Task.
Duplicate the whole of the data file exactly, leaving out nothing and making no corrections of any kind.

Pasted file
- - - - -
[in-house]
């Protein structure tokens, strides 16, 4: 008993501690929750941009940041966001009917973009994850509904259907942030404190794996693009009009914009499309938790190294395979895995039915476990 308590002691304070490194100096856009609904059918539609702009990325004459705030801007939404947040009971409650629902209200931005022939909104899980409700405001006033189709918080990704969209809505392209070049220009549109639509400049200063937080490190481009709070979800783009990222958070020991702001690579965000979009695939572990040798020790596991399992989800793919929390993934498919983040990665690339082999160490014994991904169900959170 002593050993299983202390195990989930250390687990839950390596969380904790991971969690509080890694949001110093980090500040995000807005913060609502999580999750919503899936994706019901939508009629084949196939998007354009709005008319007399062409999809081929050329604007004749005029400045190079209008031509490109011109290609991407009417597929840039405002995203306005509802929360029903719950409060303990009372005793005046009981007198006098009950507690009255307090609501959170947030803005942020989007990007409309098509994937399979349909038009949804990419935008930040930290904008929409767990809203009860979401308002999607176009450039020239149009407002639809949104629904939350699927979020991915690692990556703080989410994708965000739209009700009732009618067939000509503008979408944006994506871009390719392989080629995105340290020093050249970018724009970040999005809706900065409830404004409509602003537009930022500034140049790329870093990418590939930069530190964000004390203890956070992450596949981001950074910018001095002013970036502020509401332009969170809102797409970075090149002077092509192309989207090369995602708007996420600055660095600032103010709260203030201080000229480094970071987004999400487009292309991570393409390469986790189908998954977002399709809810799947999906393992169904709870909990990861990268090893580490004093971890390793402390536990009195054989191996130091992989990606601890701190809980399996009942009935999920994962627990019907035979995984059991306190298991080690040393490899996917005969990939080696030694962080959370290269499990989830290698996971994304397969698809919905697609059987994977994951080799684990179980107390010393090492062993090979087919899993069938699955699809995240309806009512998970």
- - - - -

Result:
[in-house]
């Protein structure tokens, strides 16, 4: 008993501690929750941009940041966001009917973009994850509904259907942030404190794996693009009009914009499309938790190294395979895995039915476990 308590002691304070490194100096856009609904059918539609702009990325004459705030801007939404947040009971409650629902209200931005022939909104899980409700405001006033189709918080990704969209809505392209070049220009549109639509400049200063937080490190481009709070979800783009990222958070020991702001690579965000979009695939572990040798020790596991399992989800793919929390993934498919983040990665690339082999160490014994991904169900959170 002593050993299983202390195990989930250390687990839950390596969380904790991971969690509080890694949001110093980090500040995000807005913060609502999580999750919503899936994706019901939508009629084949196939998007354009709005008319007399062409999809081929050329604007004749005029400045190079209008031509490109011109290609991407009417597929840039405002995203306005509802929360029903719950409060303990009372005793005046009981007198006098009950507690009255307090609501959170947030803005942020989007990007409309098509994937399979349909038009949804990419935008930040930290904008929409767990809203009860979401308002999607176009450039020239149009407002639809949104629904939350699927979020991915690692990556703080989410994708965000739209009700009732009618067939000509503008979408944006994506871009390719392989080629995105340290020093050249970018724009970040999005809706900065409830404004409509602003537009930022500034140049790329870093990418590939930069530190964000004390203890956070992450596949981001950074910018001095002013970036502020509401332009969170809102797409970075090149002077092509192309989207090369995602708007996420600055660095600032103010709260203030201080000229480094970071987004999400487009292309991570393409390469986790189908998954977002399709809810799947999906393992169904709870909990990861990268090893580490004093971890390793402390536990009195054989191996130091992989990606601890701190809980399996009942009935999920994962627990019907035979995984059991306190298991080690040393490899996917005969990939080696030694962080959370290269499990989830290698996971994304397969698809919905697609059987994977994951080799684990179980107390010393090492062993090979087919899993069938699955699809995240309806009512998970």